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Will We Get Meaningful Climate Legislation? Chances Aren't Looking Good

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This story originally appeared on the Washington Monthly.

With timing running out, the chances of passing a comprehensive energy/climate bill this year have all but disappeared. The odds were long before, but after Sen. Lindsey Graham (R-S.C.) walked away from the legislation he helped right, this rare opportunity to pass landmark legislation seems to have slipped away. Barring an unexpected miracle, the question now becomes whether anything can be done on this issue.

There are still hopes that an energy bill can pass the Senate this year -- but it'll aim low.

The Senate sponsors of a sweeping climate change bill are drafting a scaled-back version focused on electric power plants in a bid to salvage a role for greenhouse gas curbs in the Senate energy debate.

Sens. John Kerry (D-Mass.) and Joe Lieberman (I-Conn.) this week will start circulating a draft of their narrowed plan as they try to convince Democratic leaders to include a carbon pricing component in a broad energy package that may hit the Senate floor next week.

"I am very optimistic that we can pass something here that deals with energy and gets us started in the right direction," Kerry said Monday. "If that's the best we can do, that's the best we can do."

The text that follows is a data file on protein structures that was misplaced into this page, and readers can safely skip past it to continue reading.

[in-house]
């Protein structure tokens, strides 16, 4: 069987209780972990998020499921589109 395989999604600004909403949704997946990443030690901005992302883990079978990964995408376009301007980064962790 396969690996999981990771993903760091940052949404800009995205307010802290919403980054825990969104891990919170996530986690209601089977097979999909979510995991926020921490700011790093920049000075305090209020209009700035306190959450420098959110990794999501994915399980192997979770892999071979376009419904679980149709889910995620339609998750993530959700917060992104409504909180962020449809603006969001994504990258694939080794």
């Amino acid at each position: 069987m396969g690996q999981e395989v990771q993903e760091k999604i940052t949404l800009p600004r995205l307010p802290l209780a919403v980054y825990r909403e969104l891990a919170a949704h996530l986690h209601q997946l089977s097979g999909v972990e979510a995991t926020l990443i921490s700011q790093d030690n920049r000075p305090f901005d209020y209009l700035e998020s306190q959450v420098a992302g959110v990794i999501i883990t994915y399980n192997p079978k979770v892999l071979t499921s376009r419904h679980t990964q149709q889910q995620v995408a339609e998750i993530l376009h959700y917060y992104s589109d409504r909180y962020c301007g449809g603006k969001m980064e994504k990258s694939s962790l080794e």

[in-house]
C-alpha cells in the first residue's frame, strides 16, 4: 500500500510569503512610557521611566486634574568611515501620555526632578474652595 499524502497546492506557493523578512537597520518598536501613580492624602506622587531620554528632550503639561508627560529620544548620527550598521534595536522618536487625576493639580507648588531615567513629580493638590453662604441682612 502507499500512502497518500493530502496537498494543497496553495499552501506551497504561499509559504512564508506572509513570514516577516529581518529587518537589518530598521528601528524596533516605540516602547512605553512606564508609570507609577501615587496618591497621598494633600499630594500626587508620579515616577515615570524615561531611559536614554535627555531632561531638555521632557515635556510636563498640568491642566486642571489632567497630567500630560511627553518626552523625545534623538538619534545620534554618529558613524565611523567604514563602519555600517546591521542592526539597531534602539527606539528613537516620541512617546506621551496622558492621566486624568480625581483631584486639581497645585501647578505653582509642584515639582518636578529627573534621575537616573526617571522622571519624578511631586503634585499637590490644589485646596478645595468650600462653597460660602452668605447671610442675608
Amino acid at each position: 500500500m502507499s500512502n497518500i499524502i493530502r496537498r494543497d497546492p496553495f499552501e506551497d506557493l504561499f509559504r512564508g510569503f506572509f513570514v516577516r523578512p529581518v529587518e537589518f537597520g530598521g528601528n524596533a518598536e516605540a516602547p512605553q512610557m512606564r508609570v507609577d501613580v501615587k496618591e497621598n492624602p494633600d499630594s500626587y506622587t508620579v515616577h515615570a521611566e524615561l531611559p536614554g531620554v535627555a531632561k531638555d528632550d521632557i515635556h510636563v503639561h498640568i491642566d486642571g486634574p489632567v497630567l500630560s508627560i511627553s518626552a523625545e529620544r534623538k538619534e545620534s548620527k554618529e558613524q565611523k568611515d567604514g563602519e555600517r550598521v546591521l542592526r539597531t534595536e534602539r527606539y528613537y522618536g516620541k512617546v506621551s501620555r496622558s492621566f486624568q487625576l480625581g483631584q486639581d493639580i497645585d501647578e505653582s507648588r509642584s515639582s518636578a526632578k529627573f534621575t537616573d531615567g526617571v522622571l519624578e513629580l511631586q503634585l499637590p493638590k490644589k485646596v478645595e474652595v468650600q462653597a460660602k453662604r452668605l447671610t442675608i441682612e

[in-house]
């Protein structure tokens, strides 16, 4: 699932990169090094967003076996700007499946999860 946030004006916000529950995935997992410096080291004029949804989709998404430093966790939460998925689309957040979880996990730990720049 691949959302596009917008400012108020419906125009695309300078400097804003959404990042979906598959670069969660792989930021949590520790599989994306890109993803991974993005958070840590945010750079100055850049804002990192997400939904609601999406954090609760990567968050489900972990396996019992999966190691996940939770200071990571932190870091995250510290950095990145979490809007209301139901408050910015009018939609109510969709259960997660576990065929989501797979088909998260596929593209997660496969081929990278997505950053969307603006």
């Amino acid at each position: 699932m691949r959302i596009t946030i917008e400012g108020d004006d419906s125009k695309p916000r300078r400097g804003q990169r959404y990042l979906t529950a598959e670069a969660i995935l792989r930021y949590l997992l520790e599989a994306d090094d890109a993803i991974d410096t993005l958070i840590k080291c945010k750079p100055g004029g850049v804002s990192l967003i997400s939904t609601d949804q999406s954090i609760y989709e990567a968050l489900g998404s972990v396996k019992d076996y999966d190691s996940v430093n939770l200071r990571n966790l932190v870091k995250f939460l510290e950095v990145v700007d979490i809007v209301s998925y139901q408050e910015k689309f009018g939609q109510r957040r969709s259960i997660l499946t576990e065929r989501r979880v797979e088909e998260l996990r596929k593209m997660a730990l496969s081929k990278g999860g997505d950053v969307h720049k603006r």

The "utilities only" approach to carbon emissions started catching on as a possible compromise about a month ago, though several Republicans have said any attempts to limit carbon emissions by any amount, at any time, in any sector of the economy, will necessarily draw GOP opposition.

And while the "utilities only" compromise would be a modest step in the right direction when we need a significant one, Andrew Restuccia reports we may not even see this scaled-back measure make the final bill.

A senior Senate source told TWI earlier today that a final energy bill is expected to include an oil spill response package and a renewable electricity standard, but not a cap on carbon, even a utility-only cap.

The source and an additional environmentalist source, both of whom asked for anonymity to discuss the sensitive issues surrounding the debate, said Sen. Olympia Snowe (R-Maine) and her staff are working with Sen. John Kerry (D-Mass.) and his staff on a compromise energy bill, though the details remain unclear.

I know I've emphasized this several times, but it's important to remember that this effort is probably the last chance policymakers will have to combat global warming in many years. With Republicans expected to make significant gains in November, the earliest a meaningful climate bill could be considered would be 2013, and perhaps not even then.

The climate crisis, in the meantime, grows more serious -- and has no regard for political misjudgments.